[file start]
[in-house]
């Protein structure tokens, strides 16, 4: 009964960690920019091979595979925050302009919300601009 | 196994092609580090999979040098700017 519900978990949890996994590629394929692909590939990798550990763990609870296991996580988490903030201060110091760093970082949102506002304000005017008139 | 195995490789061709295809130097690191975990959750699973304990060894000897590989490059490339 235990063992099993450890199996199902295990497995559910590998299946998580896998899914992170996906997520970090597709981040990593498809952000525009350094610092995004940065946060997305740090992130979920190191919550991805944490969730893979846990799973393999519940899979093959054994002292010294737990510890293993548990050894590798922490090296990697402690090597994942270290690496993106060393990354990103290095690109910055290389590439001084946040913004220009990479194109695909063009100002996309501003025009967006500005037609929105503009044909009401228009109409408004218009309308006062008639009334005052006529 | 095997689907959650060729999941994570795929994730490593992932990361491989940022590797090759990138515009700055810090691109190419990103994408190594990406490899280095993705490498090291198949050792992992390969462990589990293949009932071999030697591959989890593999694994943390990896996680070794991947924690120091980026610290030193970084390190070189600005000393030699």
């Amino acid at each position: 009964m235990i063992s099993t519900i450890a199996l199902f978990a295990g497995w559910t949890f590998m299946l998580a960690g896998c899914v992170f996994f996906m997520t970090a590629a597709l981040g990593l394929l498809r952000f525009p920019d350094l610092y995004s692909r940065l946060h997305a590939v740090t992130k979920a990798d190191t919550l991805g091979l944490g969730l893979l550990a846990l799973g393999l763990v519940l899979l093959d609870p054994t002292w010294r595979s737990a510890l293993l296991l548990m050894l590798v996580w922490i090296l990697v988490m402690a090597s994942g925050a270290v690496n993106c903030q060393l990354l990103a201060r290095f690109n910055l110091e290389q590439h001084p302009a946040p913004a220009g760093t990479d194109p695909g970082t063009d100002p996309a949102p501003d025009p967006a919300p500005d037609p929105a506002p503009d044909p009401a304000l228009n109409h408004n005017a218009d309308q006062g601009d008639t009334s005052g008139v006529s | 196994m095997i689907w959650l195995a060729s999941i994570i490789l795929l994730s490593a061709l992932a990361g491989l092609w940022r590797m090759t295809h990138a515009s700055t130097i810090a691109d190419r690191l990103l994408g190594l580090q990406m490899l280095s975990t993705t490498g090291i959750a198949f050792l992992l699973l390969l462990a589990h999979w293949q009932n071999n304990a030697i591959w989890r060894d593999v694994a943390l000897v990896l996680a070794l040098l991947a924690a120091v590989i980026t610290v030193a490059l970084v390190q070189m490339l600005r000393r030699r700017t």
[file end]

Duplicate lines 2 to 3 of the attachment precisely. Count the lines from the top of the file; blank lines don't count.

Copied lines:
């Protein structure tokens, strides 16, 4: 009964960690920019091979595979925050302009919300601009 | 196994092609580090999979040098700017 519900978990949890996994590629394929692909590939990798550990763990609870296991996580988490903030201060110091760093970082949102506002304000005017008139 | 195995490789061709295809130097690191975990959750699973304990060894000897590989490059490339 235990063992099993450890199996199902295990497995559910590998299946998580896998899914992170996906997520970090597709981040990593498809952000525009350094610092995004940065946060997305740090992130979920190191919550991805944490969730893979846990799973393999519940899979093959054994002292010294737990510890293993548990050894590798922490090296990697402690090597994942270290690496993106060393990354990103290095690109910055290389590439001084946040913004220009990479194109695909063009100002996309501003025009967006500005037609929105503009044909009401228009109409408004218009309308006062008639009334005052006529 | 095997689907959650060729999941994570795929994730490593992932990361491989940022590797090759990138515009700055810090691109190419990103994408190594990406490899280095993705490498090291198949050792992992390969462990589990293949009932071999030697591959989890593999694994943390990896996680070794991947924690120091980026610290030193970084390190070189600005000393030699």
């Amino acid at each position: 009964m235990i063992s099993t519900i450890a199996l199902f978990a295990g497995w559910t949890f590998m299946l998580a960690g896998c899914v992170f996994f996906m997520t970090a590629a597709l981040g990593l394929l498809r952000f525009p920019d350094l610092y995004s692909r940065l946060h997305a590939v740090t992130k979920a990798d190191t919550l991805g091979l944490g969730l893979l550990a846990l799973g393999l763990v519940l899979l093959d609870p054994t002292w010294r595979s737990a510890l293993l296991l548990m050894l590798v996580w922490i090296l990697v988490m402690a090597s994942g925050a270290v690496n993106c903030q060393l990354l990103a201060r290095f690109n910055l110091e290389q590439h001084p302009a946040p913004a220009g760093t990479d194109p695909g970082t063009d100002p996309a949102p501003d025009p967006a919300p500005d037609p929105a506002p503009d044909p009401a304000l228009n109409h408004n005017a218009d309308q006062g601009d008639t009334s005052g008139v006529s | 196994m095997i689907w959650l195995a060729s999941i994570i490789l795929l994730s490593a061709l992932a990361g491989l092609w940022r590797m090759t295809h990138a515009s700055t130097i810090a691109d190419r690191l990103l994408g190594l580090q990406m490899l280095s975990t993705t490498g090291i959750a198949f050792l992992l699973l390969l462990a589990h999979w293949q009932n071999n304990a030697i591959w989890r060894d593999v694994a943390l000897v990896l996680a070794l040098l991947a924690a120091v590989i980026t610290v030193a490059l970084v390190q070189m490339l600005r000393r030699r700017t």